On Thursday 15 September, Ethereum successfully completed the ‘Merge’: a technological transition from Proof-of-Work (PoW) to Proof-of-Stake (PoS) on one of the most widely adopted blockchains in Web3. In development for over five years, the merge marks a progression in future capabilities on the blockchain. Over 3,000 decentralised applications (“dapps”) run on the Ethereum and, despite a market downturn, August 2022 saw $229m worth of Ethereum NFTs traded on OpenSea.
PoW validates transactions by using computers to solve complex puzzles. Solving the puzzle and validating the transaction generates a reward in the form of new coins (in this case Ether). A common criticism of the method is its energy requirements and the strain placed upon electricity grids, the GPU market and climate change. Bitcoin’s PoW network consumes more electricity than Argentina.
PoS instead uses crypto addresses with large amounts of ‘staked’ currency to validate transactions on the blockchain. The addresses pledge currency to validate transactions via smart contracts with a similar reward in assets. The PoS reward mechanism is based on assets staked, rather than the hardware. The key advantage being the use of a fraction of energy required for PoS.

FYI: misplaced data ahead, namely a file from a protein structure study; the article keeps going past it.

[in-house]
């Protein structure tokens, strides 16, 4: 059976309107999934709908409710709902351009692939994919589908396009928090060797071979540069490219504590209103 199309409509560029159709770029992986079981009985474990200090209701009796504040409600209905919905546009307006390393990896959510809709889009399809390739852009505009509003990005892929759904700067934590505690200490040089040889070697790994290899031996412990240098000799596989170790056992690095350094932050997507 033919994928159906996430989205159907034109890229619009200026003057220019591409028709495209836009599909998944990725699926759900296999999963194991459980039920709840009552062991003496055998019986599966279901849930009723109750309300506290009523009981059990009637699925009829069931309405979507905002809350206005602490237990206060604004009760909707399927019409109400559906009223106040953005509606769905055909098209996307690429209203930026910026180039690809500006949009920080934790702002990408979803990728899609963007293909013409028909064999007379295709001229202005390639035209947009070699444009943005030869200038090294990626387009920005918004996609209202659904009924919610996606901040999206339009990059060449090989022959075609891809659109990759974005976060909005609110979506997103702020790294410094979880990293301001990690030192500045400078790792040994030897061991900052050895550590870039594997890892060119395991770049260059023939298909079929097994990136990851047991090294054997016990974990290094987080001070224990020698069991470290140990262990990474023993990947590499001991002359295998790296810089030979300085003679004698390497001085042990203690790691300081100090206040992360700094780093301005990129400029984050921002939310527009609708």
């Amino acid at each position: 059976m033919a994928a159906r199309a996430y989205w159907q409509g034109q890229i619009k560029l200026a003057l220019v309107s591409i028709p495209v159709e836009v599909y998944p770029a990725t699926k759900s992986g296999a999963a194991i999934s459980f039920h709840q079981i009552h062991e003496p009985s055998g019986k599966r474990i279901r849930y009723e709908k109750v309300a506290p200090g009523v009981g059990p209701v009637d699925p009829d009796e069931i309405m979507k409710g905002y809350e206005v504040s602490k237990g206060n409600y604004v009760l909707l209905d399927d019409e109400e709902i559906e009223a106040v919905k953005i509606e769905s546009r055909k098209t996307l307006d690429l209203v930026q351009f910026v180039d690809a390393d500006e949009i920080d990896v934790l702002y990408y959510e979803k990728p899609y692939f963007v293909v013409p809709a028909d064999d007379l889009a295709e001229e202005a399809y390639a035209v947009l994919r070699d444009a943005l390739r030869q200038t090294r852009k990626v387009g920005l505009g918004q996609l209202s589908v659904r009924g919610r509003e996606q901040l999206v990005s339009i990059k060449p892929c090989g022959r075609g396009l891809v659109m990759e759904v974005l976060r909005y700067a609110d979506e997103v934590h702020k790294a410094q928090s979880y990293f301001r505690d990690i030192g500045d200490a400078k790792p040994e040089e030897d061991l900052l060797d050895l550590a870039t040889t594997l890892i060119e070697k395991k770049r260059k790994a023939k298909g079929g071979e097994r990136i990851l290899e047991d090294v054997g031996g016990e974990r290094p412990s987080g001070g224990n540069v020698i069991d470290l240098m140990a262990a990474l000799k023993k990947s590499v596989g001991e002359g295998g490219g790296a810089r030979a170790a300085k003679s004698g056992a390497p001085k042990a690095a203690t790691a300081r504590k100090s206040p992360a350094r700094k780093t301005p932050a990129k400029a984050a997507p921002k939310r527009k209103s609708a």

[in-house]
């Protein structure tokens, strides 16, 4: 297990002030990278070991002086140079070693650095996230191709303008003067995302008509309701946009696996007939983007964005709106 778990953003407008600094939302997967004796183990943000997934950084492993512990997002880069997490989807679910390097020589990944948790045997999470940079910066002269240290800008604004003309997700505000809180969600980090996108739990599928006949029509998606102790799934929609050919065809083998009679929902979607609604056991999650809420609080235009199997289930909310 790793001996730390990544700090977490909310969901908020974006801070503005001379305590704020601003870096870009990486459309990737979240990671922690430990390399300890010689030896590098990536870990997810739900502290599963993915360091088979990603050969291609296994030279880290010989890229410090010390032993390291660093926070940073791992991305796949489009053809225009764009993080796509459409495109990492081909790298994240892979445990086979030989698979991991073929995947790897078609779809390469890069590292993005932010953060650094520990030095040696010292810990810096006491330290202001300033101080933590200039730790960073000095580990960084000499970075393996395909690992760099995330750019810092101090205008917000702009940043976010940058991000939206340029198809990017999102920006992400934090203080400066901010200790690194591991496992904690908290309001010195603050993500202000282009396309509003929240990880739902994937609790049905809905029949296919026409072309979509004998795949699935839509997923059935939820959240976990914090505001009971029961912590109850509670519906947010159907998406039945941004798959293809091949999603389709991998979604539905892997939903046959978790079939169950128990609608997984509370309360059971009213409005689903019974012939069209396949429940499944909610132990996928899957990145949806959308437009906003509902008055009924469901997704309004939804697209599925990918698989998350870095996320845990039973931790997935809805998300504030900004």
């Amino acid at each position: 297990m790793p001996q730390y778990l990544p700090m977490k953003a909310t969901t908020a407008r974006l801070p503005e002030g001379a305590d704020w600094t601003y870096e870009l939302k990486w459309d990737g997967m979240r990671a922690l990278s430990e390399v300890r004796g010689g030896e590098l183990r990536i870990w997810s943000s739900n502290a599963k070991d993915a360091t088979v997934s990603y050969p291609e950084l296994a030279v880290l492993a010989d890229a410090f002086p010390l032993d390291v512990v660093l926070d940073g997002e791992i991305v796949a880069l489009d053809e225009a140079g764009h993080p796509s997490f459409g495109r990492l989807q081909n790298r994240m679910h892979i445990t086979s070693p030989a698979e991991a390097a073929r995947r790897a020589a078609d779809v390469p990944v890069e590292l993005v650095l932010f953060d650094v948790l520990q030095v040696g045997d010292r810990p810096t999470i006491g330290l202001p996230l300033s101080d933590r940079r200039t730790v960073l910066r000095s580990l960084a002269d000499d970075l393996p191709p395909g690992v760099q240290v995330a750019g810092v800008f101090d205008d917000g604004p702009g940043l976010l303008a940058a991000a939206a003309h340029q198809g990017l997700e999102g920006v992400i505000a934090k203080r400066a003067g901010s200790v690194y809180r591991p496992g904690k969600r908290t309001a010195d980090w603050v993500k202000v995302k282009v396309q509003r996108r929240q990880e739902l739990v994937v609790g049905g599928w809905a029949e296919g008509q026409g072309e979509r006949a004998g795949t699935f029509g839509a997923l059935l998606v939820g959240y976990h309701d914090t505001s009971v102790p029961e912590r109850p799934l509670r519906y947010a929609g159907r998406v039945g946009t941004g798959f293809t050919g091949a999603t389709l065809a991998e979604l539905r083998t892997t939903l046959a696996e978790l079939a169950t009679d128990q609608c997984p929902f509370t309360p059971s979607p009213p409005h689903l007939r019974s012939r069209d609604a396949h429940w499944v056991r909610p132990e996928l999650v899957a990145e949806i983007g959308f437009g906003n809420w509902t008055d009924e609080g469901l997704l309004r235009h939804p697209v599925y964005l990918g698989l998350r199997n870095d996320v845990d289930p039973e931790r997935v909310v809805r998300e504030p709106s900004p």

This momentous change in infrastructure will no doubt impact the industry. Expect long-term improvements to gas fees, block times and innovative projects for Ethereum in future.
Eth.Link: True Names Ltd., et al., v. GoDaddy Incorporated, et al.,
The Ethereum Name Service (ENS), via True Names Ltd, succeeded with their preliminary injunction to retrieve the domain <eth.link> in proceedings against GoDaddy, DynaDot and Manifold Finance. Eth.link serves as a portal for Web3 ‘.eth’ domains to resolve in ordinary Web2 browsers (e.g. Google Chrome and Safari). Decentralised Web3 websites could be accessed through the third level, such as <stobbs.eth.link>.
<eth.link> was registered in the name of ex-True Names employee, Virgil Griffith, who controlled the renewal of the domain. Mr. Griffith failed to renew <eth.link> because he was in prison. <eth.link> was then transferred to the new registrar, Dynadot, 2 days before the domain’s official expiry and purchased via auction by Manifold Finance for $850,000.
The proceedings follow the emergence of a dispute between Unstoppable Domains and Gateway regarding the sale of blockchain domains using the .wallet extension last month. Unstoppable argue the sale by Gateway, a year after Unstoppable, constitutes trade mark infringement of the pending USPTO .WALLET mark, and unfair competition. Both cases show how big tech companies can come to loggerheads in the Web3 world.
As projects within Web3 continue to grow without a form of alternate dispute resolution, it seems likely that providers will turn to the courts for relief. The absence of regulation, but the requirement for stable growth could create a centralisation dilemma for the industry. A cost-effective and adequate resolution procedure will be needed for future adoption. In the meantime, brands must prepare their trade mark and domain portfolios for Web3 growth and IP enforcement.